Led by dispensary owner Chantel Jackson and a bullhorn, the protesters saved signs advocating medical marijuana and asking where patients can buy their supply now that dispensaries have been warned to shut down.
Their main target? Spokane County Deputy Prosecutor John Grasso.
In case you missed it, the owners of Change were arrested yesterday after a four-month investigation that saw search warrants served at five properties.
All the other dispensaries in town were warned to shut down by the prosecutor’s office. Read my story here.
Spokane police spokeswoman Officer Jennifer DeRuwe explains the raid in a video below.
At one point, she says investigators have fielded complaints from Change customers that they’d been overcharged or had paid too much for their pot.
“There is no quality control. We’ve had indications that people are returning marijuana for lack of good quality. You know, maybe some over charging of the amount of marijuana they could buy on the street,” DeRuwe said.
But it’s not like there’s quality control on the street either, and the police department is hardly the Better Business Bureau.
DeRuwe’s statement touches on a central issue in the controversy clouding Washington’s medical marijuana: the lack of a legal way for medical patients to obtain marijuana.
The law doesn’t specify how patients can find caretakers, or how caretakers can obtain seeds to grow plants.
The jury has reached a not guilty verdict in the trial of a Spokane police officer accused of kicking a handcuffed man in the face, Thomas Clouse reports.
Lots of police officers stopped by to watch the day-and-a-half trial, including Karl Thompson, the officer charged in Otto Zehm’s death. The jury took just 45 minutes to reach the verdict.
Read Clouse’s story here.
The trial of a Spokane police officer accused of kicking a handcuffed man in the face is expected to wrap up today.
Officer Rob Boothe is charged with fourth-degree assault after two officers reported seeing him kick a handcuffed suspect in the face who apparently wasn’t struggling to get away.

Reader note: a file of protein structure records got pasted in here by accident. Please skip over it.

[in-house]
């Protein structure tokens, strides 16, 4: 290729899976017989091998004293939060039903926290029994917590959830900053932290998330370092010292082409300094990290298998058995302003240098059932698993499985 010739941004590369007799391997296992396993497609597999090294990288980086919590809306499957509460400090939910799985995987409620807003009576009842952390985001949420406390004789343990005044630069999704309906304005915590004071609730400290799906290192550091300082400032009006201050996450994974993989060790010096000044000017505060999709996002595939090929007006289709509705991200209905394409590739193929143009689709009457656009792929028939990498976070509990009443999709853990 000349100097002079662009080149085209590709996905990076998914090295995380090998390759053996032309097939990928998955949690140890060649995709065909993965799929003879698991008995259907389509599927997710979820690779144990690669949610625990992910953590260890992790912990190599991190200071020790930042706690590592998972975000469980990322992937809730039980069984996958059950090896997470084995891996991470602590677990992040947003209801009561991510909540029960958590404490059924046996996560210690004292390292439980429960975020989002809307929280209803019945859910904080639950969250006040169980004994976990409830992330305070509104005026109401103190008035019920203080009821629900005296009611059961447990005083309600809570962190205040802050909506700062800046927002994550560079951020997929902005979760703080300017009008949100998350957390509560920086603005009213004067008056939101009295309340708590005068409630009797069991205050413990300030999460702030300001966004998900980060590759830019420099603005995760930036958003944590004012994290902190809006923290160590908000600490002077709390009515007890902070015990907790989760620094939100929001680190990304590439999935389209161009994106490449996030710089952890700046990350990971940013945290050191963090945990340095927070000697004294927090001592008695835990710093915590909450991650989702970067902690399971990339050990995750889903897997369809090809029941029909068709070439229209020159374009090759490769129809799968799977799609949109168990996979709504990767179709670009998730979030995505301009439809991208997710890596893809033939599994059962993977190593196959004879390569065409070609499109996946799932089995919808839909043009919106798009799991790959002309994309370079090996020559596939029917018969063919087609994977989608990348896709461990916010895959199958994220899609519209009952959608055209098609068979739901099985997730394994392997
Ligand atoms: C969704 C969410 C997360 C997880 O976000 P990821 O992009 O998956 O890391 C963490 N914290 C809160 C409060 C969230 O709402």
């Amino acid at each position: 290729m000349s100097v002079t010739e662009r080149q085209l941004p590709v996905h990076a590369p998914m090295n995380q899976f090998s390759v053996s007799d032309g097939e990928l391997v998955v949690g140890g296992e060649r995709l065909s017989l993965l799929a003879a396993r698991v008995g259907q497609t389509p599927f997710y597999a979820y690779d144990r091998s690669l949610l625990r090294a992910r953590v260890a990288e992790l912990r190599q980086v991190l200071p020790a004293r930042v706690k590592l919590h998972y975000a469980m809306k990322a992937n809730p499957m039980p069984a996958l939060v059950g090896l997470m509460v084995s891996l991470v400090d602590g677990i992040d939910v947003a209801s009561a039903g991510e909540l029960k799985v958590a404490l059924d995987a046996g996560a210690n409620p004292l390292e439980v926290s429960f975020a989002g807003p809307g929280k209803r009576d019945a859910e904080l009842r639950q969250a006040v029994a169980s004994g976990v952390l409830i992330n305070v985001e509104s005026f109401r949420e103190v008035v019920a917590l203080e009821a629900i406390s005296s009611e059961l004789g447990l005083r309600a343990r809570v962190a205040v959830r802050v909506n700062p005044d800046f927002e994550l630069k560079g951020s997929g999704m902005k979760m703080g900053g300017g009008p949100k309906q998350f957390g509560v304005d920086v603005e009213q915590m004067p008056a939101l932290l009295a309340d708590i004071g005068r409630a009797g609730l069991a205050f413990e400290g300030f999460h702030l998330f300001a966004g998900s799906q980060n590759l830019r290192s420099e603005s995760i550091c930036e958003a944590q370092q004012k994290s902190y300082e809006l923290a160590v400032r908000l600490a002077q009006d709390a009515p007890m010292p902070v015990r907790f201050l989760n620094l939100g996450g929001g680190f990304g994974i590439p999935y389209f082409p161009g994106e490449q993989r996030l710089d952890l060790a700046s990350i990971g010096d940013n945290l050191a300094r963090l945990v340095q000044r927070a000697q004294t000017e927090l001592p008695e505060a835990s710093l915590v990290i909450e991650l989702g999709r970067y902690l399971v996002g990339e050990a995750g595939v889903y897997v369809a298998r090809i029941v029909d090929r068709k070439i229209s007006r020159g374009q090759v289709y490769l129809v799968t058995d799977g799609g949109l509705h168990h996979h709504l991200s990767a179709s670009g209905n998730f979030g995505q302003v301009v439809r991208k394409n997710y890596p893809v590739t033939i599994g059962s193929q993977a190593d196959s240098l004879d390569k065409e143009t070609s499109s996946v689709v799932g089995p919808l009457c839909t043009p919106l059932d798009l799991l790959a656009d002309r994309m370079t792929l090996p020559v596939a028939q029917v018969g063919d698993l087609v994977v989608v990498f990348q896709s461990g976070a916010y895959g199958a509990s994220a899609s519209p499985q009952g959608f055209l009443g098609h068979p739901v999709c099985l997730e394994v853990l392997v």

The case is both a criminal trial and a window into internal conflict in the Spokane Police Department, as Thomas Clouse explains here.
The victim, John Luna, testified yesterday.
The picture of him at the left, courtesy KHQ news, was taken by the Spokane Police Department after the alleged assault.
Opening statements are set to begin today in the trial of a Spokane police officer accused of kicking a handcuffed man in the face.
Rob M. Boothe has been on paid leave since the alleged incident occurred Sept. 5, 2008, after several officers pursued a car theft suspect through a north Spokane neighborhood.
Michael Carbone, a Pend Oreille County deputy prosecutor, was appointed to the case and filed a fourth-degree assault charge in Spokane Municipal Court. (Read a story on that here.)
Private Spokane attorney F. Dana Kelley has since contracted with the city of Spokane to prosecute the case after Carbone went on leave.
Boothe is represented by Rob Cossey, the same lawyer who successfully defended now-former Spokane police officer Jay Olsen.
Reporter Thomas Clouse will be covering the trial, which is in Judge Maryann Moreno’s courtroom but is being handled by Municipal Judge Mary Logan.
Spokane police think one man is responsible for two unsolved OxyContin robberies at South Hill pharmacies in the past two weeks.